Since 1980, a small restaurant in San Francisco’s Cow Hollow neighborhood has thrived on word-of-mouth, despite its location in an alley and its competition from more fashionable restaurants on nearby Union and Chestnut Streets. The Brazen Head had a very small sign on its door, no neon lights and no advertising. Yet, it filled up night after night with locals.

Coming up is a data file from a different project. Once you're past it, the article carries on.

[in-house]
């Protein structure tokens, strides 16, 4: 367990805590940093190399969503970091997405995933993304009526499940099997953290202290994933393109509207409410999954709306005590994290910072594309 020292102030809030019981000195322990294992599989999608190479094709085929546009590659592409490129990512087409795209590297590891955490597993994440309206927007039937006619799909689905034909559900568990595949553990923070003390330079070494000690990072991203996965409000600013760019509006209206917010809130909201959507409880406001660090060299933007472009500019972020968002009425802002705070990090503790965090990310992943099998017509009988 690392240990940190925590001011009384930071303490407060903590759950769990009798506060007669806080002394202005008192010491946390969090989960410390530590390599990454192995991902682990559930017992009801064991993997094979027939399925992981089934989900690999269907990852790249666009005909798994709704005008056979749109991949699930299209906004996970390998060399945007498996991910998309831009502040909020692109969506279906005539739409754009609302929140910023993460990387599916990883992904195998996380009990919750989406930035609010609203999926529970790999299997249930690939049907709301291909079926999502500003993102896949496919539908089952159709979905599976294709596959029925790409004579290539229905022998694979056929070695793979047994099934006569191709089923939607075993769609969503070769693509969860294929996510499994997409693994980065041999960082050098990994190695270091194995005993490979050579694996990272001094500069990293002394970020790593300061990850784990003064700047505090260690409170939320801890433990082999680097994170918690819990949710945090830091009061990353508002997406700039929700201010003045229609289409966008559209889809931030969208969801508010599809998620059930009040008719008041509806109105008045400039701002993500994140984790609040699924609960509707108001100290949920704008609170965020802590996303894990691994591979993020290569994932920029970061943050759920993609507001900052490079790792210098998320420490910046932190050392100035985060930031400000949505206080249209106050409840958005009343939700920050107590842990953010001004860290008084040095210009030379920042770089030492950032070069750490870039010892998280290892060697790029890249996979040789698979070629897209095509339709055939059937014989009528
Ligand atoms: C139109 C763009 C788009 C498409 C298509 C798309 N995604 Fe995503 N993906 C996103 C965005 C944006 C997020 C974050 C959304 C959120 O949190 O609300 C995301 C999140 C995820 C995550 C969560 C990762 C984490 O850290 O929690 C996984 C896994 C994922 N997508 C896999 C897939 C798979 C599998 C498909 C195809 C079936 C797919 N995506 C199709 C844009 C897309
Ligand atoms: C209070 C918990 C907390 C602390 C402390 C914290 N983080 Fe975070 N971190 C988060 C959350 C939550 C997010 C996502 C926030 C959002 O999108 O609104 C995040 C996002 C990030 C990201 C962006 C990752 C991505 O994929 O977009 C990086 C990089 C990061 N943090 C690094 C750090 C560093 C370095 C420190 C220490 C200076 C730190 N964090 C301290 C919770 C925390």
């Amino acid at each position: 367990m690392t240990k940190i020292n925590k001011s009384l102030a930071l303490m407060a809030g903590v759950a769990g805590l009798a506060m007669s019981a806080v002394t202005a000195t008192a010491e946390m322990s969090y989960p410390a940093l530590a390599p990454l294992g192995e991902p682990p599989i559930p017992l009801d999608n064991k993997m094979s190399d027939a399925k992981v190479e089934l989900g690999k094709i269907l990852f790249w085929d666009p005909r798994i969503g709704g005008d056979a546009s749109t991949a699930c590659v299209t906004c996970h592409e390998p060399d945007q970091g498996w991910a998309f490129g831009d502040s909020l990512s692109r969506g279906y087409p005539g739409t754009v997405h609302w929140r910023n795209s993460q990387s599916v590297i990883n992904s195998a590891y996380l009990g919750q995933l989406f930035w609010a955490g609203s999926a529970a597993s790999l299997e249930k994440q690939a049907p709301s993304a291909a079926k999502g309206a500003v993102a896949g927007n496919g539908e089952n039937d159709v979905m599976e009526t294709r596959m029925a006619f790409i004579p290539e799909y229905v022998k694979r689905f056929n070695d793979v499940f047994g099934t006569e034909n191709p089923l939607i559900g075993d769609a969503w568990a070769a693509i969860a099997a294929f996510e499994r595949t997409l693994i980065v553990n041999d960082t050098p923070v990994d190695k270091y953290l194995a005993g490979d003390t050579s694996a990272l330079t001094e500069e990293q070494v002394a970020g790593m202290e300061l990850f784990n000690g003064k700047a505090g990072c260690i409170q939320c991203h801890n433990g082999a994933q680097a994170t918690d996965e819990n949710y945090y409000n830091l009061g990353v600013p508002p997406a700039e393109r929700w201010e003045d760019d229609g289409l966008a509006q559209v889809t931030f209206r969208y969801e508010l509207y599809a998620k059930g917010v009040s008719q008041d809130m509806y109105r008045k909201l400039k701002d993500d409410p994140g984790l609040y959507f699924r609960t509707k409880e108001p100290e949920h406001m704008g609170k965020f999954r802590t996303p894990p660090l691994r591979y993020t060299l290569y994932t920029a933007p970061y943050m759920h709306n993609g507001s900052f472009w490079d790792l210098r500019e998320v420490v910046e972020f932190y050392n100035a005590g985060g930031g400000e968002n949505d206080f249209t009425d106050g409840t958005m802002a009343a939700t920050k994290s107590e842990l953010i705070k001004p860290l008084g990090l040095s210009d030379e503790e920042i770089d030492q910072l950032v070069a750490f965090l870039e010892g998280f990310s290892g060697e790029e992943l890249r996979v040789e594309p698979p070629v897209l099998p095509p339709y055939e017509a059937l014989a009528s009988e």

Today, this same phenomenon is repeating itself in neighborhoods throughout the world. Except now, many of these restaurants are underground, i.e., they’re actually rooms in the homes of entrepreneurs and foodies serving high-brow food at low-brow prices.
In Oakland, CA, they’re called the Ghetto Gourmet. In Cuba, the home-based paladares began illegally, but are now real restaurants. In Hong Kong, they’re known as si fang cai or speakeasies. They’re also popular in Paris, Prague and more.
Read more: Guerrilla Gourmet.